Simon tests knee while Safin bundled out in Bangkok tennis



Simon tests knee while Safin bundled out in Bangkok tennis Bangkok: Gilles Simon of France tested his chronic sore knee with a 6-2, 6-2 defeat of American Kevin Kim while retiring Russian Marat Safin ticked up another tournament loss Thursday as he winds down his career at the Thailand Open.

While striking 11 aces to advance easily in 61 minutes, number 10-ranked Simon admitted that he is concerned about just getting through the last two months of a long and gruelling ATP season.

"I'm happy with how I played today. I needed this match as a test of how I'm doing," said Simon, making his Bangkok debut aged 24. "I know that I can play well on this slow court.

"But whether I can do that or not depends on my knee. The doctors say that it needs to rest."

Swiss qualifier Marco Chiudinelli spelled the end of Safin's career run on court in Thailand with a 6-3, 7-6 (7/4) defeat which the two-time grand slam champion loser insisted had hurt.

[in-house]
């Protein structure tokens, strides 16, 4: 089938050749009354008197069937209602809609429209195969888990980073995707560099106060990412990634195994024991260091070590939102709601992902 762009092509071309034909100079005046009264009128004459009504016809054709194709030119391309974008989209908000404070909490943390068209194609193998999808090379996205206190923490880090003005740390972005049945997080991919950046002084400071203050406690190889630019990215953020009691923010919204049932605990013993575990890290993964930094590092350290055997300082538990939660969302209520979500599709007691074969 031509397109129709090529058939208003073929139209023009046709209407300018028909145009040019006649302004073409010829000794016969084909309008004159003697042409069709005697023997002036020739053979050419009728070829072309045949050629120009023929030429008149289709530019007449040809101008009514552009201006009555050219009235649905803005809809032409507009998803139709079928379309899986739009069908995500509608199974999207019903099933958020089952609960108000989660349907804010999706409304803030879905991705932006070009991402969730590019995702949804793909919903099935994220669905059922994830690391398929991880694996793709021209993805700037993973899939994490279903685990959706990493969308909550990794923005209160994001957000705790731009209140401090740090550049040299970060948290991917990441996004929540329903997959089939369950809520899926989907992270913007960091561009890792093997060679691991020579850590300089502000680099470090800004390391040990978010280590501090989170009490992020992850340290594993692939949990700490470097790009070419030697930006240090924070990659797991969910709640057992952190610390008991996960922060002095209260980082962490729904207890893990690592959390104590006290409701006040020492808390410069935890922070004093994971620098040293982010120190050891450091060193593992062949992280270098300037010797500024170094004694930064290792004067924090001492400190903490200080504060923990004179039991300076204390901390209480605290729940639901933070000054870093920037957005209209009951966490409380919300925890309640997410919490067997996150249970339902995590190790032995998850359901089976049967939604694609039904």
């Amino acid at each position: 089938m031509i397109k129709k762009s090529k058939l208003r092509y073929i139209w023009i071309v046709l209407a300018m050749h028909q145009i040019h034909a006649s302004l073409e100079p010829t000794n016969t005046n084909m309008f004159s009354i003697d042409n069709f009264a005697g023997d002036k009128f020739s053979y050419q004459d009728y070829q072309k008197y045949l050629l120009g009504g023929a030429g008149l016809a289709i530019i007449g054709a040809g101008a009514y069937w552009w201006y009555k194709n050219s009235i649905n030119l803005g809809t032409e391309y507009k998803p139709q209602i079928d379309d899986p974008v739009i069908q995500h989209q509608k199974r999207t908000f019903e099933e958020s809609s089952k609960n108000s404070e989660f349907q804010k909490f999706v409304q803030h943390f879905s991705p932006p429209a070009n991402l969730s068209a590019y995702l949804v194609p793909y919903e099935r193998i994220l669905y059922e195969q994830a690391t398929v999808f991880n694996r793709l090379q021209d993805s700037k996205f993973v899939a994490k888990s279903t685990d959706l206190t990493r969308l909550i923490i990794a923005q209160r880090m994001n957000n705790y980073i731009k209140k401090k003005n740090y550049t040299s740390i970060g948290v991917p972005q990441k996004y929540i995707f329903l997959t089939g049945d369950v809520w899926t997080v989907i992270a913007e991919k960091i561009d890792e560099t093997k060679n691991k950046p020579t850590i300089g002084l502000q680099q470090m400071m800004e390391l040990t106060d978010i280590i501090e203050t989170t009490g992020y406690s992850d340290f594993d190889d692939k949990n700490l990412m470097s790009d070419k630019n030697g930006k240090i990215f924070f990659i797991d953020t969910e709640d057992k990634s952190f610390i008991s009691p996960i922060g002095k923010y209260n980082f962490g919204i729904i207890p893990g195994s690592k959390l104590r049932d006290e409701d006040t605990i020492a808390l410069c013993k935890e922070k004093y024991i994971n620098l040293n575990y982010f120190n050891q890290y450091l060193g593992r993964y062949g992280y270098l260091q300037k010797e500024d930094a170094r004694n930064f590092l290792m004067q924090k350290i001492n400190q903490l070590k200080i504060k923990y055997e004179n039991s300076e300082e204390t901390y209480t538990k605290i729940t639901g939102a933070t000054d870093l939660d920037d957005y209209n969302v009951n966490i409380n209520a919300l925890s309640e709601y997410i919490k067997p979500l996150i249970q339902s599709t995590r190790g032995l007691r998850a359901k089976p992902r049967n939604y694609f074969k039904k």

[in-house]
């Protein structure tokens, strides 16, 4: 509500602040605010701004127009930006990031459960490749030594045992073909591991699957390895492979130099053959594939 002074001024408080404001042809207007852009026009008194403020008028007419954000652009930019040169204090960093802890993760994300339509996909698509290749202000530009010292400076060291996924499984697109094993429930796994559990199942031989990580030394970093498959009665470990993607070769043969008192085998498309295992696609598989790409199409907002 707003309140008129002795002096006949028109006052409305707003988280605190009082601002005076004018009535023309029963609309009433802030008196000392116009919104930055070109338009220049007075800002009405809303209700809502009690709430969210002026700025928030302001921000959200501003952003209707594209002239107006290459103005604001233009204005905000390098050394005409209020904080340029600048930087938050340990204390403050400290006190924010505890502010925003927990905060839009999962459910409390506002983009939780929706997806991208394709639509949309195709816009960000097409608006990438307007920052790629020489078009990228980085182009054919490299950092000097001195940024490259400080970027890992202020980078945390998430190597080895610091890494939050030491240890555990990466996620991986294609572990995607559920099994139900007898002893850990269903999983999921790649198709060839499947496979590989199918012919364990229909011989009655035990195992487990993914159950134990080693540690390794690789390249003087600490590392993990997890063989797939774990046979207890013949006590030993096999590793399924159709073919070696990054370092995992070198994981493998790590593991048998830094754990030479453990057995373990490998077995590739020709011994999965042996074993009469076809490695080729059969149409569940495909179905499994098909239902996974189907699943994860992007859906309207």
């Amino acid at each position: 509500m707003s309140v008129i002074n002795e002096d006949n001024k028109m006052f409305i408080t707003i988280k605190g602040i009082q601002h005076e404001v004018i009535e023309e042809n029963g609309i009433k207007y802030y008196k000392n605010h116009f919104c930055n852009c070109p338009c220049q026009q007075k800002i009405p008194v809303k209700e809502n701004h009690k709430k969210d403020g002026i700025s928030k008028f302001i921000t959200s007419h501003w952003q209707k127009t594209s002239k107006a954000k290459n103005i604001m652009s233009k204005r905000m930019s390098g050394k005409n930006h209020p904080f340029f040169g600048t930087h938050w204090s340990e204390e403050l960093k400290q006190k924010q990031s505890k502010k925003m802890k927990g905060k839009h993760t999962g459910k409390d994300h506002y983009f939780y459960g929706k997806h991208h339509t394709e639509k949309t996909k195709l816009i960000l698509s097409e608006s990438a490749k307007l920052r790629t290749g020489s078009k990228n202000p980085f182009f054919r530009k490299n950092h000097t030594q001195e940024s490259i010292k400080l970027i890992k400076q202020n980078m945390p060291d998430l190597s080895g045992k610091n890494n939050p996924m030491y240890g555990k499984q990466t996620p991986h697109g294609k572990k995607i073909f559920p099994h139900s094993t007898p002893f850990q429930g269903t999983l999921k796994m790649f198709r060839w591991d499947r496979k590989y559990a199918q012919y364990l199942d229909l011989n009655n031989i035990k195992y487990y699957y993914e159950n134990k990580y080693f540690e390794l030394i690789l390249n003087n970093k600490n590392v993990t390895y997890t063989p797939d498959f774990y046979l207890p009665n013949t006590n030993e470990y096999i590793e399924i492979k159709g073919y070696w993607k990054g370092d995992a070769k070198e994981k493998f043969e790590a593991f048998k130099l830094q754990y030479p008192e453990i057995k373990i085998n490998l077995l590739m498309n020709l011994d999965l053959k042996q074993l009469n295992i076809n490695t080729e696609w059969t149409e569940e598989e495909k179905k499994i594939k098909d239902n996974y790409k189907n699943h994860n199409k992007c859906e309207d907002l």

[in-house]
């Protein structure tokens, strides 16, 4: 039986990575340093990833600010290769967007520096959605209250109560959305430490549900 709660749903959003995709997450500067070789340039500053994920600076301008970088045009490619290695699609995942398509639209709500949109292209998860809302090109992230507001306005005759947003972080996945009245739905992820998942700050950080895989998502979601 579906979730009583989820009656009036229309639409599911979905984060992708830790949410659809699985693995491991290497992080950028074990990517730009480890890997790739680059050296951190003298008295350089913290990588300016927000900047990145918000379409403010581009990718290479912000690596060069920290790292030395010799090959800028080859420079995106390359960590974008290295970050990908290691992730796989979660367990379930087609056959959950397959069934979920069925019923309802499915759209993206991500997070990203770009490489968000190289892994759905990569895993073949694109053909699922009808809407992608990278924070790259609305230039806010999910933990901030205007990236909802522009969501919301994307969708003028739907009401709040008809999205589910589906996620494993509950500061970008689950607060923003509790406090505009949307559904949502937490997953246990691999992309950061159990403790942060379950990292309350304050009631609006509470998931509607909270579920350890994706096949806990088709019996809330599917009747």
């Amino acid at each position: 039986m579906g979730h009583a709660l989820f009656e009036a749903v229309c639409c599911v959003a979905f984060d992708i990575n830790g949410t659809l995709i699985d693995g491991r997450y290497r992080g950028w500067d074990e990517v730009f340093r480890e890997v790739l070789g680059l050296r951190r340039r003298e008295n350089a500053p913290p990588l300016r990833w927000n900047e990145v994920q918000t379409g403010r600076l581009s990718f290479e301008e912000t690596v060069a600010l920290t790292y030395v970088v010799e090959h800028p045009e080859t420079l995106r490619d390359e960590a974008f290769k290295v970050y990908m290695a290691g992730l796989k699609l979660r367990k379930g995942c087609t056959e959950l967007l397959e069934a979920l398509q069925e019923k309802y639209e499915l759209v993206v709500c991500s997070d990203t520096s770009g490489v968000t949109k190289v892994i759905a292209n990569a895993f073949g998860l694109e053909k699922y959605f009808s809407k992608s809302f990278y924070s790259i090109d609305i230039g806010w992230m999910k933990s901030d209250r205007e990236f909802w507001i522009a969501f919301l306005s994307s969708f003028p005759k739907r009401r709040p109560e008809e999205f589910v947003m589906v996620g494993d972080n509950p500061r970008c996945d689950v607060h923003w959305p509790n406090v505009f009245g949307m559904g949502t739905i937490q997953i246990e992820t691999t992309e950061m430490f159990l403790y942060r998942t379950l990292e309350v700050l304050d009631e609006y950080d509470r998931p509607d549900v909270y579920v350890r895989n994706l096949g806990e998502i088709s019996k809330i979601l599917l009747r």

"I'm a little disappointed. It should have gone the other way," said the 29-year-old Russian, who will end his career at the Paris Masters next month.

"I missed a volley and then let it slip away.”

"I may be retiring, but I still want to win. I don't want to give away any matches. I really hate to lose," said the veteran, 11-17 in 2009.

Safin had been trying to reach only his second quarter-final of the year after Los Angeles.

Second seed Fernando Verdasco began his week with a defeat of Slovak Karol Beck 6-4, 6-0 while Chile's Fernando Gonzalez defeated Rohan Bopanna of India 6-4, 3-6, 6-4.

German Andreas Beck spoiled the good luck of Donald Young, 6-1, 6-7 (3/7), 6-4, defeating the American who got into the draw when compatriot Sam Querrey cut his arm due to a collapsing glass coffee table at the tournament.

Eighth seed John Isner beat Germany's Mischa Zverev 7-6 (7/5), 6-4, with the American growing quickly accustomed to conditions on his first trip to Asia.

"I'm very satisfied to go through," said the 24 year-old ranked 48th, who struggled past a Thai teenager in the opening round.

"I feel comfortable on the court and I've gotten used to the time change. At least I'm not falling asleep in the locker room like I did the first few days here.”

"This is a slow court but I like it just fine. I feel I can serve through any court. The surface just gives me more time to prepare my shots."

Simon, who will play Friday in the quarters against either Russian Evgeny Korolev or American Robby Ginepri, said that he remains concerned about his problem knee.

"I had a scan after the US Open and while it's still painful, it's going in a good way. The scan was better than the one I had after Roland Garros.”

"I really need a lot of recovery after my matches. It's a lot of icing and rest. Everything depends on my knee."

Bureau Report